October 28, 2011
Government data has shown that cattle placed in US feedlots peaked unexpectedly last month, and analysts said this signals for a more than expected beef supply this winter.
Placements, which came in about 3% more than the average trade estimate, helped to lift cattle supply in feedlots by 5% from a year ago -- the 17th straight month of increases.
A drought in southwest that dried up pastures, a drop in corn prices, and higher fed cattle prices combined to put more cattle in feedlots in September, analysts said.
Despite that larger supply, analysts doubt there will be bargains on beef at grocery stores. Higher feed costs and a sharp drop in imported beef have pushed supermarket beef prices to record highs and analysts expect even higher prices next year as the US cattle herd dwindles.
Earlier this week, the USDA reported the average retail beef price in September was a record US$4.91 per pound. USDA also projects 2012 beef production at 25.135billion pounds, down from 2011's 26.42billion pounds.
A drought in the southern Plains withered pastures had forced young into feedlots. While that movement off of pastures has increased current feedlot cattle supplies, analysts claim the pool of feeder cattle is shrinking, which will mean fewer cattle next year.
The USDA reported September placements at 100% of a year ago, but the actual number was up slightly at 2.469million head versus 2.463million a year ago. Analysts, on average, expected 2.39million head, or 97.1%.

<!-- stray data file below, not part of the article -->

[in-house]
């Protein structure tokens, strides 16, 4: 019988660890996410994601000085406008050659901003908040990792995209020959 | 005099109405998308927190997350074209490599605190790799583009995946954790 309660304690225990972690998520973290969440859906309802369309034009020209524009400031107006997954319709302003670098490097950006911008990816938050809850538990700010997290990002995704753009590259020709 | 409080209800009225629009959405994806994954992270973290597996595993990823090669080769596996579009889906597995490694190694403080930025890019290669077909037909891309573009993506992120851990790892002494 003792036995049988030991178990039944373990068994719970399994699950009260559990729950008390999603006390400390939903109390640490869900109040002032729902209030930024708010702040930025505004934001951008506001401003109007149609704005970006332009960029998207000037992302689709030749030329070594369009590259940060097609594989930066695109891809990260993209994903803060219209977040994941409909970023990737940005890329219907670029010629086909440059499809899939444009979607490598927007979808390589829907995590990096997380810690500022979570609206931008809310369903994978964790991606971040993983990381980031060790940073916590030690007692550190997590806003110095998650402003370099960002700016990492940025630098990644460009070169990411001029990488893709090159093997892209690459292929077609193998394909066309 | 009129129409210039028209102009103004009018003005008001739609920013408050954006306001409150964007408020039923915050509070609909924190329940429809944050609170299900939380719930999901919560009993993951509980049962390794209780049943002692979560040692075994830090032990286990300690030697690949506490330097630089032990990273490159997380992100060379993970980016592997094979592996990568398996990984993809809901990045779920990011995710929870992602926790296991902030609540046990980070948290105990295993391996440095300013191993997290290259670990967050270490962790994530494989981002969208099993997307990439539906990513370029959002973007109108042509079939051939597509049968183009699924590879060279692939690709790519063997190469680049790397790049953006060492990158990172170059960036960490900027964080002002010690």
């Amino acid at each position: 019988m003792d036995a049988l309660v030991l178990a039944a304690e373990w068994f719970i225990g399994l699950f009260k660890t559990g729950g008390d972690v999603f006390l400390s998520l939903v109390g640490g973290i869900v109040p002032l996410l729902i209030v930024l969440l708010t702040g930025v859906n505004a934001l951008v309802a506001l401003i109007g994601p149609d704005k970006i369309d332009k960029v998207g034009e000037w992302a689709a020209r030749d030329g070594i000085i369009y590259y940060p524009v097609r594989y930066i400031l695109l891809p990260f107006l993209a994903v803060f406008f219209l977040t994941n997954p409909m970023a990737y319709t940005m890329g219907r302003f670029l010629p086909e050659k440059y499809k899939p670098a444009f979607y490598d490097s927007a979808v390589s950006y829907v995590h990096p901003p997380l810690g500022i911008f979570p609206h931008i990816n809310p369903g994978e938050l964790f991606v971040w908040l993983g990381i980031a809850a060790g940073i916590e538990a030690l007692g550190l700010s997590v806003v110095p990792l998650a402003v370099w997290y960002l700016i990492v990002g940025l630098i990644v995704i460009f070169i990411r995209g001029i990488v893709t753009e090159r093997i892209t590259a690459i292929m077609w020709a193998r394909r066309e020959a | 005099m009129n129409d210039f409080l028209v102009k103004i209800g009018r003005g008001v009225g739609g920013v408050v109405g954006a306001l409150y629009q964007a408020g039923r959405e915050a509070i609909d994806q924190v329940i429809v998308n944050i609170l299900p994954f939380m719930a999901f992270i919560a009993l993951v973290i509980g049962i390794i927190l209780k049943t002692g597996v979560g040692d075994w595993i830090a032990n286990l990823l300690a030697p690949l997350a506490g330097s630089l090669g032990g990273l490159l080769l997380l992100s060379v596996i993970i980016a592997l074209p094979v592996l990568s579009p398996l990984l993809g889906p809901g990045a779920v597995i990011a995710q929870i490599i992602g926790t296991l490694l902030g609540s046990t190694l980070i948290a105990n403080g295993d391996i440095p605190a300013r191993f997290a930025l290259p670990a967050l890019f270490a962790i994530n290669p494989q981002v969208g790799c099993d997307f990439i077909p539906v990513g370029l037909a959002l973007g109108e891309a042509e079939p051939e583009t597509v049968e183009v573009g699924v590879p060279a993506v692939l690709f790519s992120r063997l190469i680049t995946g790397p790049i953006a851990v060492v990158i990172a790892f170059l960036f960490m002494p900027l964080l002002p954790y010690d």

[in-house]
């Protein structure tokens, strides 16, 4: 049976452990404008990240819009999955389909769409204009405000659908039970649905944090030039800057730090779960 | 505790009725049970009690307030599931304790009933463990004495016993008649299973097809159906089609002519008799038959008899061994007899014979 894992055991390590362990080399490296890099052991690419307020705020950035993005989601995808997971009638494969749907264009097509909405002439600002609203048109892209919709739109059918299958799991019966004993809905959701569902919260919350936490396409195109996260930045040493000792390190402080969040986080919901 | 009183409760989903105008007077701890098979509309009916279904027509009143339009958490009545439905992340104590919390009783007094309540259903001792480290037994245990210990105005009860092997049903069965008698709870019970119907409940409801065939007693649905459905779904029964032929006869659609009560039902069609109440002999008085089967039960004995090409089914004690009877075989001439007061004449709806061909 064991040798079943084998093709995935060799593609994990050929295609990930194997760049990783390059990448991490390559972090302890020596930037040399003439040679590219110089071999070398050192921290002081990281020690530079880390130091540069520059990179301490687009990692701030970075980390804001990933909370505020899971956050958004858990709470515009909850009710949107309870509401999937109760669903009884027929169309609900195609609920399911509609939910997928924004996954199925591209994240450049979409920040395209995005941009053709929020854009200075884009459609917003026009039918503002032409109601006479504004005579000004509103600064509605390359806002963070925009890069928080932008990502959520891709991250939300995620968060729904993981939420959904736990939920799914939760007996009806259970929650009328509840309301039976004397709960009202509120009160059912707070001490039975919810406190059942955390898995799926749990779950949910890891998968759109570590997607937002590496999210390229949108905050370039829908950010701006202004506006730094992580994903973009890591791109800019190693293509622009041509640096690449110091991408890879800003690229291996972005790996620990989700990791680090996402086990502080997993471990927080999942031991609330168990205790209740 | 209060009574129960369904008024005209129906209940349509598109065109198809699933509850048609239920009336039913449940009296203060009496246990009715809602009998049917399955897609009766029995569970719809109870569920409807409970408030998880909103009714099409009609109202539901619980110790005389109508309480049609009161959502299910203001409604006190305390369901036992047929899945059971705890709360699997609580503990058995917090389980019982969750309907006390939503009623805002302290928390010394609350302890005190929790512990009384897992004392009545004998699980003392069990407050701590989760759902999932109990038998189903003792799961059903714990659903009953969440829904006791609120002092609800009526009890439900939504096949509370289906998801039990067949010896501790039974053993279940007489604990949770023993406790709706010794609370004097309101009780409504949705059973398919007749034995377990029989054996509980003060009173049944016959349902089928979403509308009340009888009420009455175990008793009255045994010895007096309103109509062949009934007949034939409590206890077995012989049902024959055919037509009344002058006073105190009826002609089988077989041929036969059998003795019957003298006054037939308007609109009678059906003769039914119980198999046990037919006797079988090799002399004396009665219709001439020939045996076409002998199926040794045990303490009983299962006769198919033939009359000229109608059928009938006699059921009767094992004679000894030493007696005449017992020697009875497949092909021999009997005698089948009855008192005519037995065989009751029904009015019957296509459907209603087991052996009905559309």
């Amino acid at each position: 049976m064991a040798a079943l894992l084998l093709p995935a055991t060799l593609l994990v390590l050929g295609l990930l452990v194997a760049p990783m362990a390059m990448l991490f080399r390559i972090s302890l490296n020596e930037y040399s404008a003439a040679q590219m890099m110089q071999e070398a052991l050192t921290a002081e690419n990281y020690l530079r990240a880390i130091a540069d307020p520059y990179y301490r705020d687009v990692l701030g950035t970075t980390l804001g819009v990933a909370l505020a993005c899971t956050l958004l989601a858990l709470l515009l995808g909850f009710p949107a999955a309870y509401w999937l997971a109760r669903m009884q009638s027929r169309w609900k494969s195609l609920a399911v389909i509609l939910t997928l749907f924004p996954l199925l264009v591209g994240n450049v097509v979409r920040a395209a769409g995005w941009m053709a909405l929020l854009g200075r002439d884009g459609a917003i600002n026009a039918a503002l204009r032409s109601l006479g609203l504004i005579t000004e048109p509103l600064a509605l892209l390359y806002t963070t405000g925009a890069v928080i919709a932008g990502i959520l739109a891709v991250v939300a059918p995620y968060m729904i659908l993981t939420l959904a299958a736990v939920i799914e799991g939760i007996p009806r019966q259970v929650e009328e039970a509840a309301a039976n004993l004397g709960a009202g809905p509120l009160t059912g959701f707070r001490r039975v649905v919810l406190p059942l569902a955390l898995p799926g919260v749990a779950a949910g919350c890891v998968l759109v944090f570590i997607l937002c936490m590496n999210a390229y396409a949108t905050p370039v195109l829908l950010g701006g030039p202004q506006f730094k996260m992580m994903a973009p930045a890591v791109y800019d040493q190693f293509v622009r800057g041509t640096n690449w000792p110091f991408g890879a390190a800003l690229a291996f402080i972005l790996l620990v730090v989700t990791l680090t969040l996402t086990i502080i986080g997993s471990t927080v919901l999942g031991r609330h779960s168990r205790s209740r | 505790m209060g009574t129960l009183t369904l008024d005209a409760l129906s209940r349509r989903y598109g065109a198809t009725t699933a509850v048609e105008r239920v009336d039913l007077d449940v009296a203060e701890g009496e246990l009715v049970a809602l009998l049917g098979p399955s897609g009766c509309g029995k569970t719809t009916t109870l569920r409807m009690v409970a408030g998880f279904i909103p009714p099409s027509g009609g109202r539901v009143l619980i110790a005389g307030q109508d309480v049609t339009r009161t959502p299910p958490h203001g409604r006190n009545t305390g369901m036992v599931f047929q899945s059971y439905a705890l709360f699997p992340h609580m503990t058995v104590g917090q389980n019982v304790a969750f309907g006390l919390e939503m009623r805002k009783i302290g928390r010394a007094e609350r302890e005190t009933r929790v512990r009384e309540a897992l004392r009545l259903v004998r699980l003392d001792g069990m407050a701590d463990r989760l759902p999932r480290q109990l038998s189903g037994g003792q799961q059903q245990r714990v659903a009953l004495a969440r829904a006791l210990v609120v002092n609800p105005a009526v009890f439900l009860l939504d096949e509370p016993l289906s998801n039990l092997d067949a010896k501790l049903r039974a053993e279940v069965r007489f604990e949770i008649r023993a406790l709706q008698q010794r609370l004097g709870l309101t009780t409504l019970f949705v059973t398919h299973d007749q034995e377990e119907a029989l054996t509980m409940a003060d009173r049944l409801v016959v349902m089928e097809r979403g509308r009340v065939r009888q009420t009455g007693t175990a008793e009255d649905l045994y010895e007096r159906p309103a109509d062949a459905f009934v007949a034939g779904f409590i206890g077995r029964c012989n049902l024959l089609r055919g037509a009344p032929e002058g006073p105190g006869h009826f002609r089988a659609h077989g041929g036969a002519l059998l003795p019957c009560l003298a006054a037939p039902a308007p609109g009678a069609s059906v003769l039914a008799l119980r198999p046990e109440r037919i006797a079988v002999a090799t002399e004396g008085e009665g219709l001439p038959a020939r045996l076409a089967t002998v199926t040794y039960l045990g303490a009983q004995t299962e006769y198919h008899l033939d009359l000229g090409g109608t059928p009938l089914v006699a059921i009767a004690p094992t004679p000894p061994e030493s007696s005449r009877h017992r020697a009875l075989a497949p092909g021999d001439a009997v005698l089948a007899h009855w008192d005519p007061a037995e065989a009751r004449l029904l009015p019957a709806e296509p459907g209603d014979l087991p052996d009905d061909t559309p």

In August, placements were down 1% from a year ago, which snapped a consistent pattern of increases the previous several months.
Analysts said placements usually are at the largest during the fall quarter when calves come off summer grazing programs and head directly to feedlots.
The USDA reported the October 1 feedlot supply at 105% of a year ago, or 11.312million head. Analysts on average expected 104%.
USDA put cattle marketings last month at 101% of a year ago, or 1.813million head, while analysts expected 100.8%.
Ron Plain, livestock economist at the University of Missouri, characterised USDA's unexpected placement result as "slightly bearish" but "not a huge miss."
The government's monthly cattle surveys are based on feedlots of 1,000 head or more, and some of the placement increase may be offset somewhat by fewer cattle being fed by smaller farmer feeders, Plain said.